Guido Barbazza has been president and managing director of Wärtsilä Italia since 2016, but he was working in the group when Grandi Motori Trieste (GMT) was acquired by the international Finland-based group Wärtsilä in 1997.
The company, located in Trieste, Italy, has seen many changes since then. But the facility in the far-east corner of the Italian peninsula remains a key manufacturing plant for the company.
“The acquisition by Wärtsilä in 1997 certainly brought many changes,” said Barbazza, “The first immediately visible one was sure a big push towards the introduction of computerized systems, which back then were not very much utilized yet.
“Nowadays, one of the main differences with years past is that hundreds of employees located in Trieste don’t really work for Wärtsilä Italia only, but have positions that involve working for the whole group.”
In the past year and a half there have been also major logistic changes, as Barbazza explained: “The manufacturing activity of our plant has been concentrated in the main production hall. A move that allowed us to free the secondary halls and sell them to the Interporto of Trieste, that will create a free port logistic center practically next door. This will certainly be beneficial for our company, too.”
The Wärtsilä Italia’s Trieste plant is considered the biggest engine factory of its kind in Europe: Just to give a feeling of the production capacity, Barbazza said that if the company were to put all engines manufactured and delivered in one year from Trieste on a scale, the weight will equal that of the Cavour aircraft carrier, the flagship of the Italian Navy (Editor’s note: 27 100 ton full load). The Trieste yearly production could deliver enough power to cover the electricity needs of a country like Iceland, the company said.
“Wärtsilä Delivery Center Trieste (DCT) is dedicated to the manufacturing of the group’s large-bore engines, that is types 46 and 50, in the gas, HFO, biofuel and dual fuel versions,” said Barbazza. “We also manufacture engines type 26 and we have a dedicated area for the assembly of propulsion products. The Wärtsilä DCT has reached its production record in 2017.”
The manufacturing compound has seen significant changes too. While in the beginning, the company started with raw materials and every component of the engine was manufactured in-house, now manufacturing is focused on a few core components, including engine blocks, connecting rods, cylinder heads and connecting rod’s big ends. All other components are outsourced from highly specialized suppliers.
“One of the most interesting characteristics of our production is that we manufacture very large pieces of equipment with a very high degree of precision in the machining process,” explained Barbazza. “Despite the size of our products, we have also been able to introduce a modular assembly approach which is rather similar to that adopted in large series engine production. In practice, a significant number of components are pre-assembled in modules that are then fed into the main assembly line.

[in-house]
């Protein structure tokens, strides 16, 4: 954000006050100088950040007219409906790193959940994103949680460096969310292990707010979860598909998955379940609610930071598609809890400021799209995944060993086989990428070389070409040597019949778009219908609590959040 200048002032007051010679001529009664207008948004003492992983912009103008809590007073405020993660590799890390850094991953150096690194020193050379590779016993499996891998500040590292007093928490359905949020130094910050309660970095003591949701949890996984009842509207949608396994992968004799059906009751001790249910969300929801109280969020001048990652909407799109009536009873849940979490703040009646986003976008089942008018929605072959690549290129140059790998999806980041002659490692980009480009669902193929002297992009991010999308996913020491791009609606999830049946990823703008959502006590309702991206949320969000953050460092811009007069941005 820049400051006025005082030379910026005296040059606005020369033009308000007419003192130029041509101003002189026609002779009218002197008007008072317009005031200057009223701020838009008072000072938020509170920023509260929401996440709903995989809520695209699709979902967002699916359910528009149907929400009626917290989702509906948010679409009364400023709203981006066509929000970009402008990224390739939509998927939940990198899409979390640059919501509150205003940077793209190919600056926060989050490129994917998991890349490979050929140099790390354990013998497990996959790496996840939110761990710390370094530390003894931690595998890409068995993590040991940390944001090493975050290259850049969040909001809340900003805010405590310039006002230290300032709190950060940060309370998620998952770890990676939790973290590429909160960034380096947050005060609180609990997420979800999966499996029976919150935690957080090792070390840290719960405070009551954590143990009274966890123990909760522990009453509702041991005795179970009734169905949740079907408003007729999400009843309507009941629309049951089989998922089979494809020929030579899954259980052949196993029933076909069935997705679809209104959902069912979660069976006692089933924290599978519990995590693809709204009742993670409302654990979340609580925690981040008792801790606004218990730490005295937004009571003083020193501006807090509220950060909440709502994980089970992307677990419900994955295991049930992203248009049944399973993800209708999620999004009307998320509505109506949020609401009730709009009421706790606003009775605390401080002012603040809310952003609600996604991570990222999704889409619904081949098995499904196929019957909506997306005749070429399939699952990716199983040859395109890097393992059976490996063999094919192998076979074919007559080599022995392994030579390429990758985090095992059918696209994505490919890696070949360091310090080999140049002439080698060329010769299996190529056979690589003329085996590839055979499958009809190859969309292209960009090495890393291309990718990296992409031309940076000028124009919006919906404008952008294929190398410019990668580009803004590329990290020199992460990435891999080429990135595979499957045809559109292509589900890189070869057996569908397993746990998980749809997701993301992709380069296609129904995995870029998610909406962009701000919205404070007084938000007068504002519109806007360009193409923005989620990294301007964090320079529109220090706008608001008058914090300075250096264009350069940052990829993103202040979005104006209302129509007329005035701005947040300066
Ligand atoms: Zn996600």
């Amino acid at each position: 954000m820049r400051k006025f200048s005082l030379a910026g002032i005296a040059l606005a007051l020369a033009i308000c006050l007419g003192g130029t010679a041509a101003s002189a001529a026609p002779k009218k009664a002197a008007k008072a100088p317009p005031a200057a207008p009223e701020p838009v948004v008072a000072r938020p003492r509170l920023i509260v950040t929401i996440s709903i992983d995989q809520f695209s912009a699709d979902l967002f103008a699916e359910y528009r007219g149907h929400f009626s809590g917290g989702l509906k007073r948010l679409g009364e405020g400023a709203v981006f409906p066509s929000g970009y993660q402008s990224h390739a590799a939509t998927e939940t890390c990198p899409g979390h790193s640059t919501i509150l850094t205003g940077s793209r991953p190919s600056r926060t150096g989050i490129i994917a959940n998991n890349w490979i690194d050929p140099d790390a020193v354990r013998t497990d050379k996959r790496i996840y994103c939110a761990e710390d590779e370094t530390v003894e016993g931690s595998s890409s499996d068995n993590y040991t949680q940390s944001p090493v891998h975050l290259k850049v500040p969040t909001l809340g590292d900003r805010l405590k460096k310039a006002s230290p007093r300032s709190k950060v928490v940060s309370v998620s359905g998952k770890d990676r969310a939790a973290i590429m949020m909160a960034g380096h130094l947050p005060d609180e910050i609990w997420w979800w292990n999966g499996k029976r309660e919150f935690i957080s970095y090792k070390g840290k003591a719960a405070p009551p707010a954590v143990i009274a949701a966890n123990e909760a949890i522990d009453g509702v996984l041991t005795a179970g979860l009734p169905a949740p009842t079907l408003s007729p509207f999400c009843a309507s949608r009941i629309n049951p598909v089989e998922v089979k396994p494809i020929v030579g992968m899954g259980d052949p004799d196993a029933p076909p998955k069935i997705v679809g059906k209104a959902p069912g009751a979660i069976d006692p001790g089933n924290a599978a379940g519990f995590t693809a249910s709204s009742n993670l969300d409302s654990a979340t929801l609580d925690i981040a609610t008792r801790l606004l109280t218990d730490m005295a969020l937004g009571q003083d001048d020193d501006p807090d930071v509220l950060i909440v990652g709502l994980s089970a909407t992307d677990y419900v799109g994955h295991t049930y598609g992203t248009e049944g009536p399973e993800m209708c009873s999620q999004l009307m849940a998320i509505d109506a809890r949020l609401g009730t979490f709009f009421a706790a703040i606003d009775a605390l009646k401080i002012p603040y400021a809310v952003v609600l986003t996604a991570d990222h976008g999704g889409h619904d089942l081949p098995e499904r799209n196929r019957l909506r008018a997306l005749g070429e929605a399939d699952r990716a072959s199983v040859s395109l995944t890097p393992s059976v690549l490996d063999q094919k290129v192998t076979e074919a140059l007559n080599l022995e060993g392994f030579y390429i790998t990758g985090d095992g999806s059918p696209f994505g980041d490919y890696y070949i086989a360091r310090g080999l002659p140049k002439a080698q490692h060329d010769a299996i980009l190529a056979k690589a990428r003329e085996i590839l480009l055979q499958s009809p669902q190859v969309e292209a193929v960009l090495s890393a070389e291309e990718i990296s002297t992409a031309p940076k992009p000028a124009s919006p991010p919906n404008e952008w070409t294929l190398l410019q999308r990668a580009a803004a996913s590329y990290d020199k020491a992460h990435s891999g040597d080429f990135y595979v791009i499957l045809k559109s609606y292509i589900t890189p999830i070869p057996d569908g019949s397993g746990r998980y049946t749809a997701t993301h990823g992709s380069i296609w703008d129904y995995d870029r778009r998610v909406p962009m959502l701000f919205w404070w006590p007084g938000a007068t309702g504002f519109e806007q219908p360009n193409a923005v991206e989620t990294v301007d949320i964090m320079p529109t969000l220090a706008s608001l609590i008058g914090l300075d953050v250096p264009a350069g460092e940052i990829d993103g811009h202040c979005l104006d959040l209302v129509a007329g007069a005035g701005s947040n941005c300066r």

“Important investments have been recently done in the purchasing of highly automated machining centers. Investments have been made also for the digitalization of the factory, introducing for example screens at every assembly post, plus a number of mobile devices to help the workers carry out their tasks.”
According to Barbazza, the factory’s digitalization process has taken also an interesting tailor-made quality, with the local employees contributing to the personalization of the purchased software products and introducing solutions specific to their jobs. Some of these tailor-made solutions have been adopted by other plants throughout the Wärtsilä group.
“Digitalization has also been a key process for our service business,” he added. “In Trieste is located an Expertise Center for the remote monitoring of our installed units.” The Expertise Center takes care of engines from the whole group located in South Europe and Africa, if they are covered by a maintenance contract. The center is staffed around the clock and utilizes an array of technologies for the remote monitoring of engines in marine or stationary applications, including Augmented Reality tools for the support of technicians in the field.
And just last September, Wärtsilä DCT inaugurated a new dedicated area for the assembly of propulsion products such as steerable thrusters, retractable thrusters, controllable pitch propellers, and gear boxes.
According to Barbazza, the power generation market at the moment looks very promising for the engines produced in Trieste: ”We have actually become an integrator, meaning that in power generation we are capable of supplying solutions integrated with renewable power sources. Wärtsilä is capable of supplying complete power plants where our reciprocating engines work in combination with equipment for wind and/or solar power production.
“Right now South America is a very good market – that was an area which has never been a pulling force in the power generation market. Africa and Far East are also two very good markets at this point.”
He said that the dual fuel market is another thriving area: a segment that has developed significantly from the times when gas carriers were mainly powered by steam turbines using flare gas as a fuel. “Nowadays dual-fuel engines are a valid alternative to the use of turbines and allow to efficiently utilize the evaporated gas from the ship’s cargo to propel the vessel.” Wartsila dual-fuel engines are installed on many ships especially in ferry and cruise sectors.
Dual fuel engines are popular not only in the marine segment but also for power generation solutions. The Wärtsilä DCT manufactures the 50 DF (dual fuel) engine and, since 2014, the 46 DF as well.